King Lear: Study Guide | Literaturexpres

King Lear: Study Guide | Literaturexpres

1. Question: Discuss the theme of blindness as both physical and emotional in King Lear.


Blindness is a theme that is seen in numerous characters throughout the play “King Lear“, including Lear himself as well as Gloucester and Albany. Visual deficiency is usually characterized as blindness, but Shakespeare has shown us that emotional or psychological blindness is the same as visual deficiency.

Lear’s Blindness

It can be argued that King Lear’s blindness is the direct reason behind his entire downfall and tragic death. Lear is the king of Britain and therefore has a lot of power and wealth. As king, it is his task to discern between good and evil but his lack of sight makes him unable to do that. In Act I, Scene I, Lear’s youngest and the most adored daughter Cordelia adopts an alternate strategy. She clarifies that she can never put the genuine profundity of her adoration for her dad into words. Lear doesn’t get what she is attempting to say, and angrily, Lear abrogates Cordelia from his sight and kingdom.  Thus, Lear has been emotionally blinded by Cordelia’s refusal to confess her love for him. When Lear’s faithful servant Kent tries to tell him to ‘See better’ meaning that he needs to open his eyes to the mistake he is about to make, but stupidly Lear also banishes his most trusty companion. Lear later regrets this as his other two daughters betray him. Lear is also blind because he is unable to see that his servant Kent serves him in disguise. When everything starts going wrong and Lear is stuck outside in the storm he has hit his lowest point.

“Doth any here know me? This is not Lear:

Doth Lear walk thus? speak thus? Where are his eyes?”

Here Lear can no longer recognize himself. He now knows that he is not the strongest ruler in Britain. Thus, Lear’s blindness drives him crazy.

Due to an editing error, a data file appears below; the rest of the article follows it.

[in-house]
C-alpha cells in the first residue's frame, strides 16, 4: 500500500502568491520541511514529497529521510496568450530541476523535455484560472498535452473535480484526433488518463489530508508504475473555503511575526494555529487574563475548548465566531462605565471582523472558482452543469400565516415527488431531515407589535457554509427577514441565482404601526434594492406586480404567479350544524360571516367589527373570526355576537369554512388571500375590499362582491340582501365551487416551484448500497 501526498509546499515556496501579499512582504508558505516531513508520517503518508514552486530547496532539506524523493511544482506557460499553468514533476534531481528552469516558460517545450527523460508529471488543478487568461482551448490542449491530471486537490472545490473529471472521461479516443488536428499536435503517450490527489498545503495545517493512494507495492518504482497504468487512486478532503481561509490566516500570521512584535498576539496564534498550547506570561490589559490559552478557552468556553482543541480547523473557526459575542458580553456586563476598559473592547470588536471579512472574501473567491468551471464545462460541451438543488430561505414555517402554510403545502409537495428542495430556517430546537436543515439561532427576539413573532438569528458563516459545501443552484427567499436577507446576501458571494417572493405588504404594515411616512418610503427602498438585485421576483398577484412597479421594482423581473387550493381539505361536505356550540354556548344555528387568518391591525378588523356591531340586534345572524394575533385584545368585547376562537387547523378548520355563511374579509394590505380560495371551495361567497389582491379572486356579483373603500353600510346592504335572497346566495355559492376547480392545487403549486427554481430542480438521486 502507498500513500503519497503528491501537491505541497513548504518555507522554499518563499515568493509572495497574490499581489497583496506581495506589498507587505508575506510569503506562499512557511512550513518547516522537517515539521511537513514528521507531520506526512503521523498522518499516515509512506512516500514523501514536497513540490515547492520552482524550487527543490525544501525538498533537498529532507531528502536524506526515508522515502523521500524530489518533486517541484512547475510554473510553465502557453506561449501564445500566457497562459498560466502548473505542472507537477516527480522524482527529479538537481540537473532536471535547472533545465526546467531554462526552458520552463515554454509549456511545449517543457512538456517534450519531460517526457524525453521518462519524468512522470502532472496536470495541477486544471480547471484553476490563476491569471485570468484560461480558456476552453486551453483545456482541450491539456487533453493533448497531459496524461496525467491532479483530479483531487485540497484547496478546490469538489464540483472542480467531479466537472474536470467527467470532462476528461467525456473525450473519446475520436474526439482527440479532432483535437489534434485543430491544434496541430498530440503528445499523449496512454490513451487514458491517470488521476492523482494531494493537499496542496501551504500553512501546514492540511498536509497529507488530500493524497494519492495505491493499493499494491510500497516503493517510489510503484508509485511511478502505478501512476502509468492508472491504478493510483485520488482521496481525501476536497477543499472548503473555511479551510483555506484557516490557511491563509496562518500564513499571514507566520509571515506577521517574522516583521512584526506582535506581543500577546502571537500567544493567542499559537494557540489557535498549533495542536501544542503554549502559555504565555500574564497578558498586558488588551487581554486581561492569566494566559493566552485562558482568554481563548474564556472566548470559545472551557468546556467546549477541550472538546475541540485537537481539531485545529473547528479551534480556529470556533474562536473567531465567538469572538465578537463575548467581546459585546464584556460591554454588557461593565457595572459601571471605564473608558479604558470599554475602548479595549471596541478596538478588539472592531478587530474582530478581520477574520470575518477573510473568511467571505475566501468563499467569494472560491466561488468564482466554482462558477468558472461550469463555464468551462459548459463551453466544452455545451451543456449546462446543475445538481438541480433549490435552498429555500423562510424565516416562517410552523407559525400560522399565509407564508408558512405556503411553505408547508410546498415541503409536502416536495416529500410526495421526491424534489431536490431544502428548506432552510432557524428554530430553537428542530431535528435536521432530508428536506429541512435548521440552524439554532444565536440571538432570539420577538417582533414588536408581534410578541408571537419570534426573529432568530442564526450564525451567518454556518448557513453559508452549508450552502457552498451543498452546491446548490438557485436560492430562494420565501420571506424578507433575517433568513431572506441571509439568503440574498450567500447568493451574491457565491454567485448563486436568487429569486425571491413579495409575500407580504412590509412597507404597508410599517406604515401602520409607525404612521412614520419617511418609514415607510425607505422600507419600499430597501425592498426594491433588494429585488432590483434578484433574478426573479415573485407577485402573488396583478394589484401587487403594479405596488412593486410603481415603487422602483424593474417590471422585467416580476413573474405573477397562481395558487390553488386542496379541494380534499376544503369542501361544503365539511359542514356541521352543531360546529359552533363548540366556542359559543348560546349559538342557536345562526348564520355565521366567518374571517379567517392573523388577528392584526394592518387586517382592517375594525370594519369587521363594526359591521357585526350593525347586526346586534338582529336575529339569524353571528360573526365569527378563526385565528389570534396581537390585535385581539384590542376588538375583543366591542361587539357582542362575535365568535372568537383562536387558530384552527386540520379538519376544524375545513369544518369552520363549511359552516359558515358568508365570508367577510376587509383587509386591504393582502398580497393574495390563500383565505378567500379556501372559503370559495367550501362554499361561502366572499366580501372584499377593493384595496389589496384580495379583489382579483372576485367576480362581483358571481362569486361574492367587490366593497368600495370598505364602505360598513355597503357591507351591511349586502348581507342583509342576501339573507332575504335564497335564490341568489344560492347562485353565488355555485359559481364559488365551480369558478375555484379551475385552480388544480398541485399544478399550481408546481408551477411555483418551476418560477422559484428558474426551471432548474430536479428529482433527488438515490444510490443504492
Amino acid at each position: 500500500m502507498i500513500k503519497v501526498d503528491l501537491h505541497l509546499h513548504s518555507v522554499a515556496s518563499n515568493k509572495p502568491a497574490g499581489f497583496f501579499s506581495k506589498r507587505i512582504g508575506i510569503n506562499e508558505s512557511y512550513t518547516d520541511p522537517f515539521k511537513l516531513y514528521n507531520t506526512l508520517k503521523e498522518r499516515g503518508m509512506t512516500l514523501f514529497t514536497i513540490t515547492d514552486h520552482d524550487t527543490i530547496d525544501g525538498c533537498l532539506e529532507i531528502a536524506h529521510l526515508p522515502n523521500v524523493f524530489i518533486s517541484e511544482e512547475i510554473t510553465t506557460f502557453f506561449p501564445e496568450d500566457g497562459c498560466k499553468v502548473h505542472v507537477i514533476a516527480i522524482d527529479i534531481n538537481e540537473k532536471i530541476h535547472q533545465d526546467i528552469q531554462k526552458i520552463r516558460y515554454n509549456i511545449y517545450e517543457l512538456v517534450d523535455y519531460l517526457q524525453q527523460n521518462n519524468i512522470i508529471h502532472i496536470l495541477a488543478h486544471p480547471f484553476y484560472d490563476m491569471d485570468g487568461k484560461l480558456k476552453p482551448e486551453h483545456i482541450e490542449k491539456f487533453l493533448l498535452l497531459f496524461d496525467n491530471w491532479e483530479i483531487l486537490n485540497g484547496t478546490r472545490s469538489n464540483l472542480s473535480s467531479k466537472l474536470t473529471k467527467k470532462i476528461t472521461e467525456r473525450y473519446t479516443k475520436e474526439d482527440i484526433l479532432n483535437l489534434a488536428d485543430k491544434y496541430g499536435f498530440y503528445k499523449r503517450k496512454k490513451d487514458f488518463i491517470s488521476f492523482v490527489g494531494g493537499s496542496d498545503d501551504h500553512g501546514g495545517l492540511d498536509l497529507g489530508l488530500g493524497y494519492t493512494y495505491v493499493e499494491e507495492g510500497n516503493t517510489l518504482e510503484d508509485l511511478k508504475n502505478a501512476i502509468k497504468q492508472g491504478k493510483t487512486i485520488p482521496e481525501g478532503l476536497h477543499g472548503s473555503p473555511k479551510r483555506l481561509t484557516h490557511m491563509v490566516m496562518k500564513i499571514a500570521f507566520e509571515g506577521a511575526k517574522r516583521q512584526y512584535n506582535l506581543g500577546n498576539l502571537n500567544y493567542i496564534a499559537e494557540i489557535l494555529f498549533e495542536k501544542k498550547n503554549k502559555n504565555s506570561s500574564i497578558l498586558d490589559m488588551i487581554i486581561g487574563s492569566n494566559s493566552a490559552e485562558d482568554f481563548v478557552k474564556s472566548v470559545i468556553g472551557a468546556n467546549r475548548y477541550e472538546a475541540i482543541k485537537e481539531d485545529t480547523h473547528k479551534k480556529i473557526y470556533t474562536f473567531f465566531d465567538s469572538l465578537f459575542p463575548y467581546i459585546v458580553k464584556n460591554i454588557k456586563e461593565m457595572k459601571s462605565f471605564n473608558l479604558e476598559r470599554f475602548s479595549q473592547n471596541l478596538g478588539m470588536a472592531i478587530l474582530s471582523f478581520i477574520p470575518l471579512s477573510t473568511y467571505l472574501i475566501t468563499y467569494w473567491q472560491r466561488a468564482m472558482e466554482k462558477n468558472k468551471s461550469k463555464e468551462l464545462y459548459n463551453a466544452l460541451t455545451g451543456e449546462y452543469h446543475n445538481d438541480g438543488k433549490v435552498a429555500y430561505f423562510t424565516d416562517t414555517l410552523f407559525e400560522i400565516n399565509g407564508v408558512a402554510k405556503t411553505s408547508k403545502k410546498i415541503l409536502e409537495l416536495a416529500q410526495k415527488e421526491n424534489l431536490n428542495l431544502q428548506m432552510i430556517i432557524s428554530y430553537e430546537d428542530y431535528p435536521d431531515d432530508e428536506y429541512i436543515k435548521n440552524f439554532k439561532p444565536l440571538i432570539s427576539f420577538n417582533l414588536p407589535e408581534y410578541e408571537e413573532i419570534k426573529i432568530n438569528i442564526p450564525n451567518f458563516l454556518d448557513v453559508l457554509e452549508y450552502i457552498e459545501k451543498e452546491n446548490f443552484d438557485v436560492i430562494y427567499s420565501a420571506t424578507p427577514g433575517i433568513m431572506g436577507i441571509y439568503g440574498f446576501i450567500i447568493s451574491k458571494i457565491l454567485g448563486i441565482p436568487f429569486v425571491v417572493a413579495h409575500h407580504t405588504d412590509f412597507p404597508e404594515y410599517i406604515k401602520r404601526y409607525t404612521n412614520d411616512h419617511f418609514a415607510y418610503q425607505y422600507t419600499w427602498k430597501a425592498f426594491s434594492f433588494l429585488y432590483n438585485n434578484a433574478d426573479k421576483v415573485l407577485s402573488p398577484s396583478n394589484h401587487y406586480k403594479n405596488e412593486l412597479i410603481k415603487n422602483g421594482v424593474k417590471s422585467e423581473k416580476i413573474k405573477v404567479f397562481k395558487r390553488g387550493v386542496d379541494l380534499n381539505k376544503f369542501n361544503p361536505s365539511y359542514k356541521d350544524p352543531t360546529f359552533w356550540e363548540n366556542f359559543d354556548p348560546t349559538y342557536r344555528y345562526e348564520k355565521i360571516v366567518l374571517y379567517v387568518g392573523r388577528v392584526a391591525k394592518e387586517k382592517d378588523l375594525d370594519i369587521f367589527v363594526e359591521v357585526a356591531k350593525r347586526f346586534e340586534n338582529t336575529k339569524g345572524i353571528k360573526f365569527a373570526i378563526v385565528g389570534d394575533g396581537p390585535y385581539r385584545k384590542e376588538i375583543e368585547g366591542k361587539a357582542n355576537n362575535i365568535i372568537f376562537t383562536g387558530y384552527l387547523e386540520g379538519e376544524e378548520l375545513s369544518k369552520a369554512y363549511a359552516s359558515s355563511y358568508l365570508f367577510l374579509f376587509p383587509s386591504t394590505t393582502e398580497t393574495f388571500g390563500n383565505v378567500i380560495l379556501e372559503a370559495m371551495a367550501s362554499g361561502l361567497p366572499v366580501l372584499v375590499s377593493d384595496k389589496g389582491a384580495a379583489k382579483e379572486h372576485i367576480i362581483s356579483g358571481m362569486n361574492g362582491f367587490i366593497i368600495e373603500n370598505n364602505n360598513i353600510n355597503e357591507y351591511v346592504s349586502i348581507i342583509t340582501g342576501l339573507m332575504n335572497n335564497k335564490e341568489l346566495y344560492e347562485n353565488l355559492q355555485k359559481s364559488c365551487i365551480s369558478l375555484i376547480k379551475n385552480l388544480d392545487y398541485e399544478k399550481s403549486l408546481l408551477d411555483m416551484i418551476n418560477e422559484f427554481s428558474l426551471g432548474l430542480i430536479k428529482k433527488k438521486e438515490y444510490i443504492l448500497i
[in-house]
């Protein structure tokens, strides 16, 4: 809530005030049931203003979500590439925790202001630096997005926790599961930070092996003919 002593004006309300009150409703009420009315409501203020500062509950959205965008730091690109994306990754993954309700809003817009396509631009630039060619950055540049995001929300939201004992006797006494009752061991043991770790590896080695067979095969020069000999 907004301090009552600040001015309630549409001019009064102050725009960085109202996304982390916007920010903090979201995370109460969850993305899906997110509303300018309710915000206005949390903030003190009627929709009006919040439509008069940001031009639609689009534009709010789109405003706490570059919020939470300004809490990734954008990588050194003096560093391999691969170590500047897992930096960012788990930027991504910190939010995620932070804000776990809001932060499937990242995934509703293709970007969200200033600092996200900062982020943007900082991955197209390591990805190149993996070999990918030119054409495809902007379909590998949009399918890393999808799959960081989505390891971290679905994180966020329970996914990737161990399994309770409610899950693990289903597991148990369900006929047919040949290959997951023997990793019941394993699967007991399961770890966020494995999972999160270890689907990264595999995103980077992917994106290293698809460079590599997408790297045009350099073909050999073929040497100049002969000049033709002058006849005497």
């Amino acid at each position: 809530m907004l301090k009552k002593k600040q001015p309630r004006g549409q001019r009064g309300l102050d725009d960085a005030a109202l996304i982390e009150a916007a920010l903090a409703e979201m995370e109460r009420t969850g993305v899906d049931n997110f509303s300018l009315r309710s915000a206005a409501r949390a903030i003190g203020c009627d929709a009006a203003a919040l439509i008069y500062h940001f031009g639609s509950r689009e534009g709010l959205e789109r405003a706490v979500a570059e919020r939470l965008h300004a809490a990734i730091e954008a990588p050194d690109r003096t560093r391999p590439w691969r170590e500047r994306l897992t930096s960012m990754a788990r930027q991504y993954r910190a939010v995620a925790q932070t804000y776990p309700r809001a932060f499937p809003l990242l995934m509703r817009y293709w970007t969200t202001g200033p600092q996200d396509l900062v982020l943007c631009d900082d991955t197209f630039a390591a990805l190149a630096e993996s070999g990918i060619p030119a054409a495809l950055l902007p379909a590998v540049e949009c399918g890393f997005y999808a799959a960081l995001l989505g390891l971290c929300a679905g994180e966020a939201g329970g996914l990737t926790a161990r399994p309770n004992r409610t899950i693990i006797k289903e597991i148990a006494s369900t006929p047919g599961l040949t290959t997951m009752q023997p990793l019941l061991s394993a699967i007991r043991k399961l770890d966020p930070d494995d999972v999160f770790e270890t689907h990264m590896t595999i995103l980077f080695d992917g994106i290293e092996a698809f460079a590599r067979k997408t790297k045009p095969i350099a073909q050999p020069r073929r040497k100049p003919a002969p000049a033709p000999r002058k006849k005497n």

Gloucester’s Blindness

Gloucester is one of Lear’s noblemen whose situation is remarkably like Lear. Gloucester has a loyal son, Edgar, and a treacherous son, Edmund. Edmund cheats Gloucester with a forged letter and makes him think that Edgar plans to usurp his estate. Edmund arranges a fake attack on him by Edgar, for which Gloucester disinherits Edgar and proclaims him an outlaw. After that Edgar adopts false madness and hides in the countryside to save his life and to help his father and Lear. In this way, Gloucester’s blindness denies him the ability to see the truth in either of his two sons.

But when Gloucester understands his mistake, he tries to help Lear, but Regan and her cruel husband Cornwall catch him. And Gloucester has been blinded by Regan and Cornwall. In this way, the suffering of Gloucester gets started like King Lear. Gloucester regretfully says:

Might I but live to see thee in my touch,

I’d say I had eyes again!”

In these lines, he states that he could not see clearly when he had eyes. He says that having eyes made him spoiled and now that they are gone it is somewhat advantageous for now since he knows the truth.

Albany’s Blindness

Albany is yet another character who is blinded by the truth. In his case, he is not only blind to Goneril’s mean and greedy ways, but he is also completely unaware of her plans to kill him. On top of her evil acts, Goneril is unfaithful to Albany, he is also unaware of this. Luckily for him, his blindness doesn’t cost him his life, unlike Lear and Gloucester. Edgar helps Albany see the evil in Goneril by showing him Goneril’s heartless plans to kill Albany. Albany finally realizes that his wife is not a good person and he must stand up to her. Albany says;